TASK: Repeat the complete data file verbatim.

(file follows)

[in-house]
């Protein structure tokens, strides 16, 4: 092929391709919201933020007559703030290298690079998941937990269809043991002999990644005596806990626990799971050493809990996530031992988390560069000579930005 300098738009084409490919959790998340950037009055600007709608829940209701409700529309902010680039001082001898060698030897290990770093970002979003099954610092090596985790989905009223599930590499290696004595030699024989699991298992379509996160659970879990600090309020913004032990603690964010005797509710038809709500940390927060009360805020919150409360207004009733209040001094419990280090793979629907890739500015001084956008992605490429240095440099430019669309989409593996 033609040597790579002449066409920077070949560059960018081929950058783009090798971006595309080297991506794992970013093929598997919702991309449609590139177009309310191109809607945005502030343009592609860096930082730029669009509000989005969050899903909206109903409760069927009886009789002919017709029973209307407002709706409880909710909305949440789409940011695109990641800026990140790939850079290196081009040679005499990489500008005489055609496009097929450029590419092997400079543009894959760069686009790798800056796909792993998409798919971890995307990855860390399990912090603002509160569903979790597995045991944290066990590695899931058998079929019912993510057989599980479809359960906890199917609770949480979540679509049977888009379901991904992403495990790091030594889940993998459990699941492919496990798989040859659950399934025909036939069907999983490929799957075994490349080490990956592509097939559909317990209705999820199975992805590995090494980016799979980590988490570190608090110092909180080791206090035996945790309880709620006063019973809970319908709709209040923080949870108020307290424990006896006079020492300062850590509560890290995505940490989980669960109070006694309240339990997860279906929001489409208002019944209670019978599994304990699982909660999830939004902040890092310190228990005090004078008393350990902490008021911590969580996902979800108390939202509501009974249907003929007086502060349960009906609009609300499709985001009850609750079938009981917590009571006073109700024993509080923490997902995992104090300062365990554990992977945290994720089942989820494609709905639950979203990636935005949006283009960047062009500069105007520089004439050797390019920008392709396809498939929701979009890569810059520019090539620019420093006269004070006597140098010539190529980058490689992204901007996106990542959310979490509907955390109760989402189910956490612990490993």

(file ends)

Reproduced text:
[in-house]
């Protein structure tokens, strides 16, 4: 092929391709919201933020007559703030290298690079998941937990269809043991002999990644005596806990626990799971050493809990996530031992988390560069000579930005 300098738009084409490919959790998340950037009055600007709608829940209701409700529309902010680039001082001898060698030897290990770093970002979003099954610092090596985790989905009223599930590499290696004595030699024989699991298992379509996160659970879990600090309020913004032990603690964010005797509710038809709500940390927060009360805020919150409360207004009733209040001094419990280090793979629907890739500015001084956008992605490429240095440099430019669309989409593996 033609040597790579002449066409920077070949560059960018081929950058783009090798971006595309080297991506794992970013093929598997919702991309449609590139177009309310191109809607945005502030343009592609860096930082730029669009509000989005969050899903909206109903409760069927009886009789002919017709029973209307407002709706409880909710909305949440789409940011695109990641800026990140790939850079290196081009040679005499990489500008005489055609496009097929450029590419092997400079543009894959760069686009790798800056796909792993998409798919971890995307990855860390399990912090603002509160569903979790597995045991944290066990590695899931058998079929019912993510057989599980479809359960906890199917609770949480979540679509049977888009379901991904992403495990790091030594889940993998459990699941492919496990798989040859659950399934025909036939069907999983490929799957075994490349080490990956592509097939559909317990209705999820199975992805590995090494980016799979980590988490570190608090110092909180080791206090035996945790309880709620006063019973809970319908709709209040923080949870108020307290424990006896006079020492300062850590509560890290995505940490989980669960109070006694309240339990997860279906929001489409208002019944209670019978599994304990699982909660999830939004902040890092310190228990005090004078008393350990902490008021911590969580996902979800108390939202509501009974249907003929007086502060349960009906609009609300499709985001009850609750079938009981917590009571006073109700024993509080923490997902995992104090300062365990554990992977945290994720089942989820494609709905639950979203990636935005949006283009960047062009500069105007520089004439050797390019920008392709396809498939929701979009890569810059520019090539620019420093006269004070006597140098010539190529980058490689992204901007996106990542959310979490509907955390109760989402189910956490612990490993």